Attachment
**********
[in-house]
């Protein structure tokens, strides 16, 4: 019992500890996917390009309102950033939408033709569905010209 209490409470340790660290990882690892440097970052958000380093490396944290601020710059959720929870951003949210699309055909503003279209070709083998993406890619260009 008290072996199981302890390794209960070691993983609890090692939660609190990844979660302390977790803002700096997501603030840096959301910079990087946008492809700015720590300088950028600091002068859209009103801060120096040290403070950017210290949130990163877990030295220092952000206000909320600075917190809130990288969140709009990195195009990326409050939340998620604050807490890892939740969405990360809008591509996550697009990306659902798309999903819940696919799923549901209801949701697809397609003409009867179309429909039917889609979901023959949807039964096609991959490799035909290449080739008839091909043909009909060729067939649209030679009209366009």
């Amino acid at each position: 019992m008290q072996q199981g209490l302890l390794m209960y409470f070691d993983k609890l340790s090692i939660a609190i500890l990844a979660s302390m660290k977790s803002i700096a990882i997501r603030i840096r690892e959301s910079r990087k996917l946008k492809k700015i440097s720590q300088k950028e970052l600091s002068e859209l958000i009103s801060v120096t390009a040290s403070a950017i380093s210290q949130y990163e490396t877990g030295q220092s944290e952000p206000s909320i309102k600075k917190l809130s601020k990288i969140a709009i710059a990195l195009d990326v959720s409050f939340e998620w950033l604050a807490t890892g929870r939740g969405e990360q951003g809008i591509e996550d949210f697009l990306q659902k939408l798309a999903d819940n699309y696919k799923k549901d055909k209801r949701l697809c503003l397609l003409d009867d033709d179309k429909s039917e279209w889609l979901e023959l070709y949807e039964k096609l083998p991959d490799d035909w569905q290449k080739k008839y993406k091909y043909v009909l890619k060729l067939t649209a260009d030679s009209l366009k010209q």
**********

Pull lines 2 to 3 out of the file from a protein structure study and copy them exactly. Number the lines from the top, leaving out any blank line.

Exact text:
């Protein structure tokens, strides 16, 4: 019992500890996917390009309102950033939408033709569905010209 209490409470340790660290990882690892440097970052958000380093490396944290601020710059959720929870951003949210699309055909503003279209070709083998993406890619260009 008290072996199981302890390794209960070691993983609890090692939660609190990844979660302390977790803002700096997501603030840096959301910079990087946008492809700015720590300088950028600091002068859209009103801060120096040290403070950017210290949130990163877990030295220092952000206000909320600075917190809130990288969140709009990195195009990326409050939340998620604050807490890892939740969405990360809008591509996550697009990306659902798309999903819940696919799923549901209801949701697809397609003409009867179309429909039917889609979901023959949807039964096609991959490799035909290449080739008839091909043909009909060729067939649209030679009209366009």
């Amino acid at each position: 019992m008290q072996q199981g209490l302890l390794m209960y409470f070691d993983k609890l340790s090692i939660a609190i500890l990844a979660s302390m660290k977790s803002i700096a990882i997501r603030i840096r690892e959301s910079r990087k996917l946008k492809k700015i440097s720590q300088k950028e970052l600091s002068e859209l958000i009103s801060v120096t390009a040290s403070a950017i380093s210290q949130y990163e490396t877990g030295q220092s944290e952000p206000s909320i309102k600075k917190l809130s601020k990288i969140a709009i710059a990195l195009d990326v959720s409050f939340e998620w950033l604050a807490t890892g929870r939740g969405e990360q951003g809008i591509e996550d949210f697009l990306q659902k939408l798309a999903d819940n699309y696919k799923k549901d055909k209801r949701l697809c503003l397609l003409d009867d033709d179309k429909s039917e279209w889609l979901e023959l070709y949807e039964k096609l083998p991959d490799d035909w569905q290449k080739k008839y993406k091909y043909v009909l890619k060729l067939t649209a260009d030679s009209l366009k010209q």